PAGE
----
The Ascension Rectory is coming down, the sooner the better.
"We've been told there is two years of life in the building," said Rev. Larry McNally, Ascension's pastor, "but we're not even sure about that."
McNally made the decision after the parish's Long-Range Planning Committee and several consulting firms recommended the move, and following several open houses during which parishioners expressed "shock" over the condition of the aging structure.
The building, 815 S. East Ave., serves as both the pastor's residence and as parish offices.
Following a public presentation of the findings Oct. 20, McNally announced the news in last Sunday's parish bulletin.
"When I asked the director of Facilities & Construction of the archdiocese (who is very familiar with our buildings) what he thought, he told me, 'Take it down.' So we will take it down," McNally wrote.
In fact, McNally said, the archdiocese told him not to put another penny into the building. The estimate to redo the electrical system is $166,000, plumbing would cost an estimated $186,000. Professionals have told him they need to be out within two years to avoid the risk of a major fire. Mold is also a major problem. The archdiocese and parishioners are telling him he should leave sooner.
"I'm not leaving until we find a place for the rest of the staff," McNally said. "I'll go down with the ship."
McNally said Ascension is "not alone in this. A lot of buildings in the archdiocese are neglected and old. It's catching up to them." St. Edmund, 188 S. Oak Park Ave., for instance, has moved its offices out of the rectory in order to address problems with mold.
The Ascension parish staff of nine will eventually be relocated across the street in the old convent, as will McNally's office and residence, but that will require extensive remodeling of the second floor, and the first bid came in at $2.5 million?#34;too much, McNally said, for a parish which has a major church painting/restoration project set to begin soon.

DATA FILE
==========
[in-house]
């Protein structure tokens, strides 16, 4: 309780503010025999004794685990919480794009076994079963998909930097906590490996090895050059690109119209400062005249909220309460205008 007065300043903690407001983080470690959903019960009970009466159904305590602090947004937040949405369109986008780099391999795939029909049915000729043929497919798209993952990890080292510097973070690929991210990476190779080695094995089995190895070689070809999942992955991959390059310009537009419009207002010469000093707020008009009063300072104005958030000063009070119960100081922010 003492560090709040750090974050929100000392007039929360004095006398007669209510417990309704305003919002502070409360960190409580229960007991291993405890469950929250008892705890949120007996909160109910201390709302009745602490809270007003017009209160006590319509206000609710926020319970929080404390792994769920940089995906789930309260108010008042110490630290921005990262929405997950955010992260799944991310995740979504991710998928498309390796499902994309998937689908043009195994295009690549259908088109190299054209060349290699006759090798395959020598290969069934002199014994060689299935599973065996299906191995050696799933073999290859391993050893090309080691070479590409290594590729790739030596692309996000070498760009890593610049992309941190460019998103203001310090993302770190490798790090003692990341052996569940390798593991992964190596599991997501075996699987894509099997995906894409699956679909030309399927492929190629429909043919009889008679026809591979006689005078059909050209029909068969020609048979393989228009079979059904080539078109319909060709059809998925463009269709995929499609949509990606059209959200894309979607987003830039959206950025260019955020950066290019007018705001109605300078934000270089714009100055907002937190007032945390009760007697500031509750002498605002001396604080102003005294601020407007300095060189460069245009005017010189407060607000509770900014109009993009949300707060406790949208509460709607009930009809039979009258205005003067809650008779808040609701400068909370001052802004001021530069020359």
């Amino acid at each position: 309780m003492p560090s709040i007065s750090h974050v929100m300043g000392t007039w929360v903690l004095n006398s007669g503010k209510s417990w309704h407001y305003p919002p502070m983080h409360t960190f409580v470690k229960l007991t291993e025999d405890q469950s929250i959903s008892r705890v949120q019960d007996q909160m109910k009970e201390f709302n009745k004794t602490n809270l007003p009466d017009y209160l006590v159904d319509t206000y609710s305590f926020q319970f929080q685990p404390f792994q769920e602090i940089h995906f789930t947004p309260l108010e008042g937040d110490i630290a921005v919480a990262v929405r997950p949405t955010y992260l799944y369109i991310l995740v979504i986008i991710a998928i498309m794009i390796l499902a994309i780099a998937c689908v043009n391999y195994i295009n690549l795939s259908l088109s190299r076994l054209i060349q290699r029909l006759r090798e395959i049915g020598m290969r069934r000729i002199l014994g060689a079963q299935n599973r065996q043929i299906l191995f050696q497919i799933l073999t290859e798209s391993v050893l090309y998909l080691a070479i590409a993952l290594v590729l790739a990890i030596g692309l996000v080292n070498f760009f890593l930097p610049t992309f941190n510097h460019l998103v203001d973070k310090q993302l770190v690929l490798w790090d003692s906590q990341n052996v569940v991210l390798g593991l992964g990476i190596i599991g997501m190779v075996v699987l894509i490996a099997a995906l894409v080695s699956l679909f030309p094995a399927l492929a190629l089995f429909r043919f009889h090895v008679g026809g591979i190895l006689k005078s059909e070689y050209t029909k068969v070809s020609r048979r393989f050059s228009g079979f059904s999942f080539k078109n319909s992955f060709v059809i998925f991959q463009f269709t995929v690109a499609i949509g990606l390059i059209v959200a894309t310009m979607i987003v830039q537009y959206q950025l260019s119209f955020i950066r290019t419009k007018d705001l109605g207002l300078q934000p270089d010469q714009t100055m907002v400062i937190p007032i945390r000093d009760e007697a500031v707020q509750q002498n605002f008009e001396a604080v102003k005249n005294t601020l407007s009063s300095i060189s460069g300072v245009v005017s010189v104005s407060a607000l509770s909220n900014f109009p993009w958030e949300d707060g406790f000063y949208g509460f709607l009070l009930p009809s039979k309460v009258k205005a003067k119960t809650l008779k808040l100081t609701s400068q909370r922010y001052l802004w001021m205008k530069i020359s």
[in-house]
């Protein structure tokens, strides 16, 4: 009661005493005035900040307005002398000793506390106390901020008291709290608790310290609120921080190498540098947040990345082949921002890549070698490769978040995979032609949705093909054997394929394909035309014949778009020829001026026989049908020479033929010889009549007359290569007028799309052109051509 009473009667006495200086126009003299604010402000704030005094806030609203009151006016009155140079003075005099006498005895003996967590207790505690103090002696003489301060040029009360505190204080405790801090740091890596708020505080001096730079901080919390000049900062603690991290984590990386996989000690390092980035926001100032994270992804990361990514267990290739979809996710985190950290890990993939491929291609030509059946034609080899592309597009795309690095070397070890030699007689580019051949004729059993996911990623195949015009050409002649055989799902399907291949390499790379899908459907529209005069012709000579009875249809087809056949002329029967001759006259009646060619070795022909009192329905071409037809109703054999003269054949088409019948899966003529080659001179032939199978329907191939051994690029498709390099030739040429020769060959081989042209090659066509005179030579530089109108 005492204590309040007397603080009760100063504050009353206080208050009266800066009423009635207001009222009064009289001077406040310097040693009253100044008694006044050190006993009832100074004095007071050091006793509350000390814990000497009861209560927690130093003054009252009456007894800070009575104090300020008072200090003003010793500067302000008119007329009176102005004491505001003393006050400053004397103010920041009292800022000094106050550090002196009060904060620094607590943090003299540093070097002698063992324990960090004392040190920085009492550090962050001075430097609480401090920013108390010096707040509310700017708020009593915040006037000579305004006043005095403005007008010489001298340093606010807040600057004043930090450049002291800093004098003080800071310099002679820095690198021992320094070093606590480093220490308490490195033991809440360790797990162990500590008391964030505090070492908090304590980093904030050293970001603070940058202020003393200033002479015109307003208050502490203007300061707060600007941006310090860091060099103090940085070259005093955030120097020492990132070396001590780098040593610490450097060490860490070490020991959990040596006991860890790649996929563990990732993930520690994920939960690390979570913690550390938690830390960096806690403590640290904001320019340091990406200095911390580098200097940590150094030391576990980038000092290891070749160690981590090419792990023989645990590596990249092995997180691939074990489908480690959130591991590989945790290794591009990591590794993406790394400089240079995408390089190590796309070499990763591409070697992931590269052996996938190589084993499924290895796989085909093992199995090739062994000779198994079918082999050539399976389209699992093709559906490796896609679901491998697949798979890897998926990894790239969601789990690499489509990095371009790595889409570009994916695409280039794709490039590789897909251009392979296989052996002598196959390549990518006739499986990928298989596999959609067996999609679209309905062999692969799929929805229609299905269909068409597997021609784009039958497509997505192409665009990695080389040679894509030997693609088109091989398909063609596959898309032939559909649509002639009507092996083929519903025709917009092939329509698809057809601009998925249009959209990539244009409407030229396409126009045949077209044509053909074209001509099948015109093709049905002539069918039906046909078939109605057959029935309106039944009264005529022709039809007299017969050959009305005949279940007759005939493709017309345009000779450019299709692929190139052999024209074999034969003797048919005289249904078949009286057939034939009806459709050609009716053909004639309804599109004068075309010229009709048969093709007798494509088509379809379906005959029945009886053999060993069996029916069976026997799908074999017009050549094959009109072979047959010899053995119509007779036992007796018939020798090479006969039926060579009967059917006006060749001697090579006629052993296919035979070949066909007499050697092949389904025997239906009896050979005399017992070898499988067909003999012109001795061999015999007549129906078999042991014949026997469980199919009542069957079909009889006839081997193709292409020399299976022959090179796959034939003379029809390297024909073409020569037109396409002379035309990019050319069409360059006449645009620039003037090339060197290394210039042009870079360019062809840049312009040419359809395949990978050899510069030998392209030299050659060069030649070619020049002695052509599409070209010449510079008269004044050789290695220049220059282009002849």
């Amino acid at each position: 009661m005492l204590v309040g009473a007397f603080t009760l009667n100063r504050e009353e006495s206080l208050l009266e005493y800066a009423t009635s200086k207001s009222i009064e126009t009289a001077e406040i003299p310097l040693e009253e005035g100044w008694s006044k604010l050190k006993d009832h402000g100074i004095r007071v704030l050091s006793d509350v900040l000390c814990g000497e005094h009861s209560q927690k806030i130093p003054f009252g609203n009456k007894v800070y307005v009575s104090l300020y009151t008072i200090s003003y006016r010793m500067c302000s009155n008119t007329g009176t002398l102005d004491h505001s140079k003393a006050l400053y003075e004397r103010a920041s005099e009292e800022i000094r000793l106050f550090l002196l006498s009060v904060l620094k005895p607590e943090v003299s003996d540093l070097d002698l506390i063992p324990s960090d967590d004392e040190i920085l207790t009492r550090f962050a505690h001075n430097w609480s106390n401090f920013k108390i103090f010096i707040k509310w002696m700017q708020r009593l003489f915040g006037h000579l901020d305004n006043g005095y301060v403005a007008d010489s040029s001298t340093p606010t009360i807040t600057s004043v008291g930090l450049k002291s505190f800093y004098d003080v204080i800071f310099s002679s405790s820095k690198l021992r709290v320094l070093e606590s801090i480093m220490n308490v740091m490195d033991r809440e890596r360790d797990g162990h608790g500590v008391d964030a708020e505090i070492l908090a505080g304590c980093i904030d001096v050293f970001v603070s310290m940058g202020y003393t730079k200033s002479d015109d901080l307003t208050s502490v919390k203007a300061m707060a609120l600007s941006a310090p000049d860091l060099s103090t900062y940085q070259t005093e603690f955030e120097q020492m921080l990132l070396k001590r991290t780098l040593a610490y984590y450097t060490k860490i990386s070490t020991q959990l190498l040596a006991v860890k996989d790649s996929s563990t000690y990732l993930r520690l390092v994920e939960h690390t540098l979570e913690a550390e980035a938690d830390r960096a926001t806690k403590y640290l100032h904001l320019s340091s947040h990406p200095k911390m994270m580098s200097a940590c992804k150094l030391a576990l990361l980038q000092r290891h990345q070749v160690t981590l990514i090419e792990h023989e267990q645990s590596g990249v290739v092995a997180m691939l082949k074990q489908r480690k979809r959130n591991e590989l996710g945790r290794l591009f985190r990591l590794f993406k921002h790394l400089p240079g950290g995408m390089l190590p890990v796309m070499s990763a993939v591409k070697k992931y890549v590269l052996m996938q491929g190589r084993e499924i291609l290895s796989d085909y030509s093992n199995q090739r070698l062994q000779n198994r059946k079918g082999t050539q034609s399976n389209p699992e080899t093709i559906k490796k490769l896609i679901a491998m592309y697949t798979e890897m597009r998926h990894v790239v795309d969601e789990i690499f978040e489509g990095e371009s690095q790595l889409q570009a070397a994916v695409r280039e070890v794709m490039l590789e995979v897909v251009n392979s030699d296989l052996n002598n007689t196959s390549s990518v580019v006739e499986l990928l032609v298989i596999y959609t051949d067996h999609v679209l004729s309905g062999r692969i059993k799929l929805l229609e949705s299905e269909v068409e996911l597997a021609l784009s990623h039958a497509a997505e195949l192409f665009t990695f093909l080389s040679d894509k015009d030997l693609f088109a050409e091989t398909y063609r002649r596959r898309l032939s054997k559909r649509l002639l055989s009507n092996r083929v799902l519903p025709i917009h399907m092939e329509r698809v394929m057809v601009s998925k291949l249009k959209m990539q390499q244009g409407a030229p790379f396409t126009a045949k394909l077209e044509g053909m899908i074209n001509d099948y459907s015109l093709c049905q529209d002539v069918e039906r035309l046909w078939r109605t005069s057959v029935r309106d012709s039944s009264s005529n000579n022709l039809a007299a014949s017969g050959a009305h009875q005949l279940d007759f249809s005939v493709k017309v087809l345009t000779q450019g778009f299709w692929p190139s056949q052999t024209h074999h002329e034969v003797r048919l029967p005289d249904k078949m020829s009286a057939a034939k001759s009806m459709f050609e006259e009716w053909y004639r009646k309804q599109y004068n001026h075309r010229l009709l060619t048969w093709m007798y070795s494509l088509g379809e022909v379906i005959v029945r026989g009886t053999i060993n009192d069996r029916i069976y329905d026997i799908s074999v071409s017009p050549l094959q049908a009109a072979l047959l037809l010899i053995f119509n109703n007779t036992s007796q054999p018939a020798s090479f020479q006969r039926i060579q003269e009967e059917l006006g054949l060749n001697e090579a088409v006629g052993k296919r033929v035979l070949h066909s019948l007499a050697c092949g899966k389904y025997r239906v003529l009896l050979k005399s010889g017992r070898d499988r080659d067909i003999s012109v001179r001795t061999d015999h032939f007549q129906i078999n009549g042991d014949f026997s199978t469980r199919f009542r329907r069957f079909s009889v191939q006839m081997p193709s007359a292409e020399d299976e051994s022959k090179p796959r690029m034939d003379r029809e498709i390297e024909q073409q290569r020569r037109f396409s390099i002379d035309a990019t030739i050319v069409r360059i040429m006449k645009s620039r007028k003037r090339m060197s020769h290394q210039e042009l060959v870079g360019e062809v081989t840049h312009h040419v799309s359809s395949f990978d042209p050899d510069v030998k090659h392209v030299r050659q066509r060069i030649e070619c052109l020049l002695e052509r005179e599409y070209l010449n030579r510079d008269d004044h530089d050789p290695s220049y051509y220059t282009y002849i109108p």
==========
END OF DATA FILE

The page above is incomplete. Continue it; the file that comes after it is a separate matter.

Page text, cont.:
"This won't stop that," he said. "We're going forward."
In the meantime, McNally has asked parishioners to come up with ideas for an interim arrangement. He expects to live in an apartment as close as possible to the church?#34;"I'll be driving to work," he said?#34;and they're looking for office space nearby as well.
The rectory will be demolished and turned into a green space recreation area (fronting East Avenue) for students, who have never really had a playground, and they will add a few more handicapped parking spaces in the blacktopped courtyard behind.
But the "adventure" began about eight years ago, said Bill Komala, an architect and member of the Building Committee, when they decided to do a long overdue building plan and conducted a survey of the parish campus. That led to a little historical detective work. The parish, founded in 1907, consisted of the school building, with classrooms on the first floor, and the church on the second floor. They have a photo/rendering of the rectory building in 1912 located adjacent to the school and facing Van Buren?#34;where the church is now located?#34;so he figures the rectory building is at least 94 years old.
In the late 1920s, Komala said, the rectory was jacked up, rotated and moved to its present location on East Avenue, just south of the church. They also took the opportunity to add an addition on the west end in order to add more residences for the extra priests needed to serve a growing parish. Komala said up to seven priests lived there from the 1930s to the 1950s. A second addition was built in 1954 on the southwest end, adding garage space on the first floor and residences above.
Essentially, Komala said, the problem is that the rectory now consists of "three buildings that are fighting each other." The moving and shifting has allowed moisture in and even though they tuckpointed and re-roofed at considerable expense, water, and the subsequent mold, are still finding a way in. Right now they're hoping, and praying, the rectory can make it through another winter.